My opinion on the technique.
Let us be honest, there is a very tight line before depth-giving technique and muddy mess, and I'm not sure I didn't cross it here. I found it not that easy to layer the colors equally on both eyes and to get an even result. As a matter of fact, it is not even: the dark blue has darkened an eye more than the other.
I am also not totally convinced that this is flattering on my eyes, as I do need shading to make up for my hooded lids. In a look where the same colors are layered overall, there is no creation of depth in the crease.
Probably not the best technique for me, then.
I might be overthinking here but lots of looks I've seen on blogs were done the traditional way (lid, crease, outer v, liner...). Would that be an indication that this technique does not work as it should for lots of us?

My opinion on the eyeshadows.
I did not really find there was anything special to their texture that made layering easier.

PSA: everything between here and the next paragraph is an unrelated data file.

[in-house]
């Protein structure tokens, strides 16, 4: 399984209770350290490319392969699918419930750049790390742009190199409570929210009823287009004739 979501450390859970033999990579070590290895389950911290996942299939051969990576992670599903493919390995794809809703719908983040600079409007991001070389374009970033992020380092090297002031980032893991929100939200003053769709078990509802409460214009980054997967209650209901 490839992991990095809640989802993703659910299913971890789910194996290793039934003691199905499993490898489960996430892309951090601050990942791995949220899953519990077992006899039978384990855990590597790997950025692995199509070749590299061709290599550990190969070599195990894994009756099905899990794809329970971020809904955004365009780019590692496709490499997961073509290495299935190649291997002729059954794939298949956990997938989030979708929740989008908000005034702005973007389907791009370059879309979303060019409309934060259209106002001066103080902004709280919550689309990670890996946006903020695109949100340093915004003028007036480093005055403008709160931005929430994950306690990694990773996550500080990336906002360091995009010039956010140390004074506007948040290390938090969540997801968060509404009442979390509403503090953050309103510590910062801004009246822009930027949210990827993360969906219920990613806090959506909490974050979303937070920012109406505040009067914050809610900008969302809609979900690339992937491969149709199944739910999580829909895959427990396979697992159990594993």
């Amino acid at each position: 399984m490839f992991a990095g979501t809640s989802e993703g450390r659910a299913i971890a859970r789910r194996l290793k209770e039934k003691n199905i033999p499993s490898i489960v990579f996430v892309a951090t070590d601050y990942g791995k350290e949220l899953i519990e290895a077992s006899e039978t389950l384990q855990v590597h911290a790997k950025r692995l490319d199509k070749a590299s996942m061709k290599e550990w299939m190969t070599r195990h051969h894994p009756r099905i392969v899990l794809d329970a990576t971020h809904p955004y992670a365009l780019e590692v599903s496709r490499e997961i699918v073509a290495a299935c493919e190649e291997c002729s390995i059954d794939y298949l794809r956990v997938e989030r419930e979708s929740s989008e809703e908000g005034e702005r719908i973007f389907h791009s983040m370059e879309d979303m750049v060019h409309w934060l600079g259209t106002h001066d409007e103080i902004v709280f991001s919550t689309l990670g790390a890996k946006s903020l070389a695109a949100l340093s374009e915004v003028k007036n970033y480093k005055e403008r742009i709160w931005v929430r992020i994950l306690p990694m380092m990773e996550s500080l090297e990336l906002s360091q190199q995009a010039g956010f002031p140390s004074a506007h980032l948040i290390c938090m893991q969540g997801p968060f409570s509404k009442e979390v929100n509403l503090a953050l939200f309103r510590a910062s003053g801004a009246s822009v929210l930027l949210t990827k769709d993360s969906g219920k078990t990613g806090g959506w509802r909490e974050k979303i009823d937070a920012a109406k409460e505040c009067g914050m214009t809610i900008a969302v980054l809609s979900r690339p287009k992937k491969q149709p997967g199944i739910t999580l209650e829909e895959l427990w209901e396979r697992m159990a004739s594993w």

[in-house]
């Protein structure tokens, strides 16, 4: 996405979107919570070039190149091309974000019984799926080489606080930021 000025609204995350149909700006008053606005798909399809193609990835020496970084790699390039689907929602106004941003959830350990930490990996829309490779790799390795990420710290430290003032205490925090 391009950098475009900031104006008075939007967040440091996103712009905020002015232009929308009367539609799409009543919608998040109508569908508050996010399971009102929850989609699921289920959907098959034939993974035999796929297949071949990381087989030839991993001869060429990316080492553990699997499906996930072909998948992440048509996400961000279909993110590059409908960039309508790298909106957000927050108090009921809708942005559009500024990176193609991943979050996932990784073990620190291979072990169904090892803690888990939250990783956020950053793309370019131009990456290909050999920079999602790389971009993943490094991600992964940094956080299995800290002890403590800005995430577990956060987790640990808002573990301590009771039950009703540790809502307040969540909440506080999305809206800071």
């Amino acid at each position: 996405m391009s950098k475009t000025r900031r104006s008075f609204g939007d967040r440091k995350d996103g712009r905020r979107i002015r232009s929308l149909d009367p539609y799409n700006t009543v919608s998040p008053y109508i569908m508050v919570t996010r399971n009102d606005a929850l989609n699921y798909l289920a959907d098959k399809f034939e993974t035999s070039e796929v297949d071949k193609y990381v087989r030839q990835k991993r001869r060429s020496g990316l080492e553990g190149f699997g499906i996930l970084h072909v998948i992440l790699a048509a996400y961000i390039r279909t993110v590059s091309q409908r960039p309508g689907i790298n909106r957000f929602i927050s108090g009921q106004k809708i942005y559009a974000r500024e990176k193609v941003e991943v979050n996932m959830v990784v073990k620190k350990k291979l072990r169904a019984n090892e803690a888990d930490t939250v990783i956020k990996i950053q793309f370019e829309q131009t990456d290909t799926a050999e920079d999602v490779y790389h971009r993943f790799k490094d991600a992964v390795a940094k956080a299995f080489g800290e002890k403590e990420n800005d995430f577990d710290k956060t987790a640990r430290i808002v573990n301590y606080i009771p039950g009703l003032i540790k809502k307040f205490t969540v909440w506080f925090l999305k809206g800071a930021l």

I found the colors I got pretty but were they worth 31€ each? I am not sure at all
Could I still use them the traditional way? Sure, but again, I'm not sure they then have enough added value to justify the price. They're not buttery soft nor über pigmented like Rouge Bunny Rouge for example.
I am going to give them some more play because I do want to give them a chance to work, considering all the hype they get all over the blogosphere. Maybe it's just me but so far, I don't get the appeal

In short... From my experience, I would not recommend splurging and spending over 90€ for a kaleidoscope or over 30€ for a single shadow unless the color is really unique and something you have been really looking for, or unless the couches de couleur technique works particularly well for you.


22 comments: